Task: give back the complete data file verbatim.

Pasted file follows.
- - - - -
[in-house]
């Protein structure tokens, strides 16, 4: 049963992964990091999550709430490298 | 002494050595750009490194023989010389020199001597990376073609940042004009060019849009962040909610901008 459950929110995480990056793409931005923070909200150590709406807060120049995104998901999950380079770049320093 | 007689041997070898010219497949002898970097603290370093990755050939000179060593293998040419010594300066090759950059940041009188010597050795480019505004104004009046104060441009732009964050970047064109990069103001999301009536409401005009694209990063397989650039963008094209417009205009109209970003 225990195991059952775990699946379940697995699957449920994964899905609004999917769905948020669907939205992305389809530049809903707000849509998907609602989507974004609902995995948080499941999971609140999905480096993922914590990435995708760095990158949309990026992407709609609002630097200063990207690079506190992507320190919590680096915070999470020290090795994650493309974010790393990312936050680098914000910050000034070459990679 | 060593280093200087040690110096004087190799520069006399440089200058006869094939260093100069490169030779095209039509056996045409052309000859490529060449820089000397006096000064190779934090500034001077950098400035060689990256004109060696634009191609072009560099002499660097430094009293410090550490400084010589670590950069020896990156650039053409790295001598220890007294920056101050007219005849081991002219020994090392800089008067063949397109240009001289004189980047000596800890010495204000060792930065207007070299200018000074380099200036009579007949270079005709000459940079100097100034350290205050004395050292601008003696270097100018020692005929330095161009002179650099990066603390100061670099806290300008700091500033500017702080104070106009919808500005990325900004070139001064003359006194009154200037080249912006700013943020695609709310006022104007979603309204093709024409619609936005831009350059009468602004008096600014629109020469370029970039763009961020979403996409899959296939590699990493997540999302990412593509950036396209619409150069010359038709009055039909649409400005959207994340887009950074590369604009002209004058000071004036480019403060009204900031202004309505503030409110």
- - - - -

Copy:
[in-house]
């Protein structure tokens, strides 16, 4: 049963992964990091999550709430490298 | 002494050595750009490194023989010389020199001597990376073609940042004009060019849009962040909610901008 459950929110995480990056793409931005923070909200150590709406807060120049995104998901999950380079770049320093 | 007689041997070898010219497949002898970097603290370093990755050939000179060593293998040419010594300066090759950059940041009188010597050795480019505004104004009046104060441009732009964050970047064109990069103001999301009536409401005009694209990063397989650039963008094209417009205009109209970003 225990195991059952775990699946379940697995699957449920994964899905609004999917769905948020669907939205992305389809530049809903707000849509998907609602989507974004609902995995948080499941999971609140999905480096993922914590990435995708760095990158949309990026992407709609609002630097200063990207690079506190992507320190919590680096915070999470020290090795994650493309974010790393990312936050680098914000910050000034070459990679 | 060593280093200087040690110096004087190799520069006399440089200058006869094939260093100069490169030779095209039509056996045409052309000859490529060449820089000397006096000064190779934090500034001077950098400035060689990256004109060696634009191609072009560099002499660097430094009293410090550490400084010589670590950069020896990156650039053409790295001598220890007294920056101050007219005849081991002219020994090392800089008067063949397109240009001289004189980047000596800890010495204000060792930065207007070299200018000074380099200036009579007949270079005709000459940079100097100034350290205050004395050292601008003696270097100018020692005929330095161009002179650099990066603390100061670099806290300008700091500033500017702080104070106009919808500005990325900004070139001064003359006194009154200037080249912006700013943020695609709310006022104007979603309204093709024409619609936005831009350059009468602004008096600014629109020469370029970039763009961020979403996409899959296939590699990493997540999302990412593509950036396209619409150069010359038709009055039909649409400005959207994340887009950074590369604009002209004058000071004036480019403060009204900031202004309505503030409110």